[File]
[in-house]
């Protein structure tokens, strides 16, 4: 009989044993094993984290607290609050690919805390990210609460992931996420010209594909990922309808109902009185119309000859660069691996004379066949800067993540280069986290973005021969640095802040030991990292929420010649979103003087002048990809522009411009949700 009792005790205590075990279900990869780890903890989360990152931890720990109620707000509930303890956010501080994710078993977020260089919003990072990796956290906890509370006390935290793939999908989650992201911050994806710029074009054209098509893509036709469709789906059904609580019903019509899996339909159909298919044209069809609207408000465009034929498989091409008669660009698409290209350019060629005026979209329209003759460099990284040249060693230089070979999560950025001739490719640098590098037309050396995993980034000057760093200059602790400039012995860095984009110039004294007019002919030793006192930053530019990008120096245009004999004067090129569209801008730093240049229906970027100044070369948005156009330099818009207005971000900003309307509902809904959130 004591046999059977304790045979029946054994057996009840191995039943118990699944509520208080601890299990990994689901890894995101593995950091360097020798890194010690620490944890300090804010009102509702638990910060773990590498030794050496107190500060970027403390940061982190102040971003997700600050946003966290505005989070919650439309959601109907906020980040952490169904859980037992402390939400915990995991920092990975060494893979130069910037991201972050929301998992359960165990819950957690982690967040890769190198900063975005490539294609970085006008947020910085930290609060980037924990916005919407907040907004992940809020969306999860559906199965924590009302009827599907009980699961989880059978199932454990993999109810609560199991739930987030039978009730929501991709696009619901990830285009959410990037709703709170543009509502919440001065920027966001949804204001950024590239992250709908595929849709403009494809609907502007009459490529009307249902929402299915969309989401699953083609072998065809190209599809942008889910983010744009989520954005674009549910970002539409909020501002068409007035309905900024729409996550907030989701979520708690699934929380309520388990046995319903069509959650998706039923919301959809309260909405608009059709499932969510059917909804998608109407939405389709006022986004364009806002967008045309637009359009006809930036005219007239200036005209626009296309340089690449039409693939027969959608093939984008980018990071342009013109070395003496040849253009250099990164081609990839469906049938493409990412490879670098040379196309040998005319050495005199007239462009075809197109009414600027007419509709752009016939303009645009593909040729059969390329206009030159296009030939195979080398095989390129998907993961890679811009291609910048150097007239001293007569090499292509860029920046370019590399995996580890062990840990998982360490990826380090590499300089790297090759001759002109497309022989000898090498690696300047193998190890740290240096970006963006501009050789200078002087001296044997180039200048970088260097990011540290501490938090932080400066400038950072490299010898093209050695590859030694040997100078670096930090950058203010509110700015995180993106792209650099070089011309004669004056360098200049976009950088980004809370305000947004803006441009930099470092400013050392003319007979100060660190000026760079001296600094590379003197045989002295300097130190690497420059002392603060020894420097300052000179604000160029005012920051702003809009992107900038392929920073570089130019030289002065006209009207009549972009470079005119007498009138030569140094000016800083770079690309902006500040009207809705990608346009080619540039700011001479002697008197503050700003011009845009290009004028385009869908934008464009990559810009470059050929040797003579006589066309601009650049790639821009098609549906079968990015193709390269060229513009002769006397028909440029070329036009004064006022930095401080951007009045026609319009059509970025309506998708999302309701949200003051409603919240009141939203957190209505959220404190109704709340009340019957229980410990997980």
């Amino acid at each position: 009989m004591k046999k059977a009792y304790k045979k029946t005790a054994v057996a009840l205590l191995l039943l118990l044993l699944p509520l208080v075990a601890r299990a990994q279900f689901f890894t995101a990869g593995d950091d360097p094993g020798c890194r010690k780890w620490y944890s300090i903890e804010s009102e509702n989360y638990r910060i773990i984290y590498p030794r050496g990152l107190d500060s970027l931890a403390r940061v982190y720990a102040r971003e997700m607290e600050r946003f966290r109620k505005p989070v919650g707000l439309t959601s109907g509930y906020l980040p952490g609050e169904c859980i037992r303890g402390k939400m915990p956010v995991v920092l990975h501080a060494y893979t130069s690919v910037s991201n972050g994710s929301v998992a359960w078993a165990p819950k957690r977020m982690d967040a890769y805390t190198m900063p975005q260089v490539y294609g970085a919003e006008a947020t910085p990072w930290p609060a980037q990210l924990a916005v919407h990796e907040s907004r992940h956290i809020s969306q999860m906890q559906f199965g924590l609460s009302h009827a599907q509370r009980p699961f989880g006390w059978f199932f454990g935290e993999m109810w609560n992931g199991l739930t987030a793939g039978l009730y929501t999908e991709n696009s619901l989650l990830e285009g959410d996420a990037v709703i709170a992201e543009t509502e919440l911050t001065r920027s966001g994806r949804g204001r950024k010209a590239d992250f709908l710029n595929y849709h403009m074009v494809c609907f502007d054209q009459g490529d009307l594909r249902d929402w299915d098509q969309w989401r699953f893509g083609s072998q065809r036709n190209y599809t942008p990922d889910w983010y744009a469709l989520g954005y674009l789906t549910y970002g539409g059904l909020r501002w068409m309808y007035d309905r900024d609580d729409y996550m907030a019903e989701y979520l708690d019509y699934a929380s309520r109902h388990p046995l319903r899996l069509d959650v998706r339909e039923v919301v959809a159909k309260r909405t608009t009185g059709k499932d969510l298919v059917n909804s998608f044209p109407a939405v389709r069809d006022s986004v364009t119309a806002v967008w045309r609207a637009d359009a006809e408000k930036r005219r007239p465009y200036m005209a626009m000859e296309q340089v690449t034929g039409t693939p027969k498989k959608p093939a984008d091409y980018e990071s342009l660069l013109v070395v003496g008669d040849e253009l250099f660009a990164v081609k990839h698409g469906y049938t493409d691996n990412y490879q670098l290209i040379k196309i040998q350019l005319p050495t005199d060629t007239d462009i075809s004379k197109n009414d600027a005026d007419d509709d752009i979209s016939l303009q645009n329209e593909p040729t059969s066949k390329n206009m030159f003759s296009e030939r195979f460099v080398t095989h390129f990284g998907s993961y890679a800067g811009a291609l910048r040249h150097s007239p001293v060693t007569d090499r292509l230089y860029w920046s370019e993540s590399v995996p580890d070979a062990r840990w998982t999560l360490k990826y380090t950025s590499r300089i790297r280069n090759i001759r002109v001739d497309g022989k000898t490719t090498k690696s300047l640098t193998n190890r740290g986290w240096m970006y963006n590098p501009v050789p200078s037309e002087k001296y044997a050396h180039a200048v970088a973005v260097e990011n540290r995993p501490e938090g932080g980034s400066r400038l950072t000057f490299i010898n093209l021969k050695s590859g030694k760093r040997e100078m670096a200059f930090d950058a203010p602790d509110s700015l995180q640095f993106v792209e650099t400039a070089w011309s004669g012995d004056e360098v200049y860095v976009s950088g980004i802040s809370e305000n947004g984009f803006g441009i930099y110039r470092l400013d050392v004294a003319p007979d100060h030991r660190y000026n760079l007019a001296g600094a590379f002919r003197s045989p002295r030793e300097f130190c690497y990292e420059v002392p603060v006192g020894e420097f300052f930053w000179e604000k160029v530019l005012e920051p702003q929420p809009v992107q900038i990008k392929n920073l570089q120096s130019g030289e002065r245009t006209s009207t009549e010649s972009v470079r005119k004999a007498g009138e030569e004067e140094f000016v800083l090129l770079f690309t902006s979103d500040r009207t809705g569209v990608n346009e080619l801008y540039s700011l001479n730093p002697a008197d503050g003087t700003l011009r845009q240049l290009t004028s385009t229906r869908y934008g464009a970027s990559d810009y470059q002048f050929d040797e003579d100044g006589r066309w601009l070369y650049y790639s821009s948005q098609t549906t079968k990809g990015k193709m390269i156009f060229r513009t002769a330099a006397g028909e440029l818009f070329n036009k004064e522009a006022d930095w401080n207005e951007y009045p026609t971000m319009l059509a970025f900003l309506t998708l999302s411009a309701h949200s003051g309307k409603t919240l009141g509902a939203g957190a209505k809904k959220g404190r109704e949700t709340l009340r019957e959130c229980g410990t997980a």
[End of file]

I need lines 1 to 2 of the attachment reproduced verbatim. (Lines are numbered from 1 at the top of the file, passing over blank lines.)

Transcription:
[in-house]
């Protein structure tokens, strides 16, 4: 009989044993094993984290607290609050690919805390990210609460992931996420010209594909990922309808109902009185119309000859660069691996004379066949800067993540280069986290973005021969640095802040030991990292929420010649979103003087002048990809522009411009949700 009792005790205590075990279900990869780890903890989360990152931890720990109620707000509930303890956010501080994710078993977020260089919003990072990796956290906890509370006390935290793939999908989650992201911050994806710029074009054209098509893509036709469709789906059904609580019903019509899996339909159909298919044209069809609207408000465009034929498989091409008669660009698409290209350019060629005026979209329209003759460099990284040249060693230089070979999560950025001739490719640098590098037309050396995993980034000057760093200059602790400039012995860095984009110039004294007019002919030793006192930053530019990008120096245009004999004067090129569209801008730093240049229906970027100044070369948005156009330099818009207005971000900003309307509902809904959130 004591046999059977304790045979029946054994057996009840191995039943118990699944509520208080601890299990990994689901890894995101593995950091360097020798890194010690620490944890300090804010009102509702638990910060773990590498030794050496107190500060970027403390940061982190102040971003997700600050946003966290505005989070919650439309959601109907906020980040952490169904859980037992402390939400915990995991920092990975060494893979130069910037991201972050929301998992359960165990819950957690982690967040890769190198900063975005490539294609970085006008947020910085930290609060980037924990916005919407907040907004992940809020969306999860559906199965924590009302009827599907009980699961989880059978199932454990993999109810609560199991739930987030039978009730929501991709696009619901990830285009959410990037709703709170543009509502919440001065920027966001949804204001950024590239992250709908595929849709403009494809609907502007009459490529009307249902929402299915969309989401699953083609072998065809190209599809942008889910983010744009989520954005674009549910970002539409909020501002068409007035309905900024729409996550907030989701979520708690699934929380309520388990046995319903069509959650998706039923919301959809309260909405608009059709499932969510059917909804998608109407939405389709006022986004364009806002967008045309637009359009006809930036005219007239200036005209626009296309340089690449039409693939027969959608093939984008980018990071342009013109070395003496040849253009250099990164081609990839469906049938493409990412490879670098040379196309040998005319050495005199007239462009075809197109009414600027007419509709752009016939303009645009593909040729059969390329206009030159296009030939195979080398095989390129998907993961890679811009291609910048150097007239001293007569090499292509860029920046370019590399995996580890062990840990998982360490990826380090590499300089790297090759001759002109497309022989000898090498690696300047193998190890740290240096970006963006501009050789200078002087001296044997180039200048970088260097990011540290501490938090932080400066400038950072490299010898093209050695590859030694040997100078670096930090950058203010509110700015995180993106792209650099070089011309004669004056360098200049976009950088980004809370305000947004803006441009930099470092400013050392003319007979100060660190000026760079001296600094590379003197045989002295300097130190690497420059002392603060020894420097300052000179604000160029005012920051702003809009992107900038392929920073570089130019030289002065006209009207009549972009470079005119007498009138030569140094000016800083770079690309902006500040009207809705990608346009080619540039700011001479002697008197503050700003011009845009290009004028385009869908934008464009990559810009470059050929040797003579006589066309601009650049790639821009098609549906079968990015193709390269060229513009002769006397028909440029070329036009004064006022930095401080951007009045026609319009059509970025309506998708999302309701949200003051409603919240009141939203957190209505959220404190109704709340009340019957229980410990997980």